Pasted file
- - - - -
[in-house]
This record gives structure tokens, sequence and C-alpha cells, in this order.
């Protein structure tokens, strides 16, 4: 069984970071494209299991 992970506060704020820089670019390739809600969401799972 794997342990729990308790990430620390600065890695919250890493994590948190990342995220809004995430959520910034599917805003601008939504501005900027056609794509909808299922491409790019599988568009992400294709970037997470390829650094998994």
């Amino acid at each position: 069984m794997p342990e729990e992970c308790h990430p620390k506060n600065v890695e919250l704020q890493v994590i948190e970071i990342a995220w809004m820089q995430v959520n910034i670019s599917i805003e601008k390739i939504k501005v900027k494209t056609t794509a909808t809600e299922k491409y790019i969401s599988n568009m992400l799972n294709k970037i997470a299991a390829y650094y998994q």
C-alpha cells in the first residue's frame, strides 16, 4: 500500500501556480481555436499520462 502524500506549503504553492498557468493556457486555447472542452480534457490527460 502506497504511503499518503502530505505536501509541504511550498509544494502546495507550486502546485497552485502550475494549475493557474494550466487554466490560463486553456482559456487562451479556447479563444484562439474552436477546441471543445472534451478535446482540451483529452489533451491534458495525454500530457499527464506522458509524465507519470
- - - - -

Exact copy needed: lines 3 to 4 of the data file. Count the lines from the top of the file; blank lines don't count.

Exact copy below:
């Protein structure tokens, strides 16, 4: 069984970071494209299991 992970506060704020820089670019390739809600969401799972 794997342990729990308790990430620390600065890695919250890493994590948190990342995220809004995430959520910034599917805003601008939504501005900027056609794509909808299922491409790019599988568009992400294709970037997470390829650094998994």
């Amino acid at each position: 069984m794997p342990e729990e992970c308790h990430p620390k506060n600065v890695e919250l704020q890493v994590i948190e970071i990342a995220w809004m820089q995430v959520n910034i670019s599917i805003e601008k390739i939504k501005v900027k494209t056609t794509a909808t809600e299922k491409y790019i969401s599988n568009m992400l799972n294709k970037i997470a299991a390829y650094y998994q």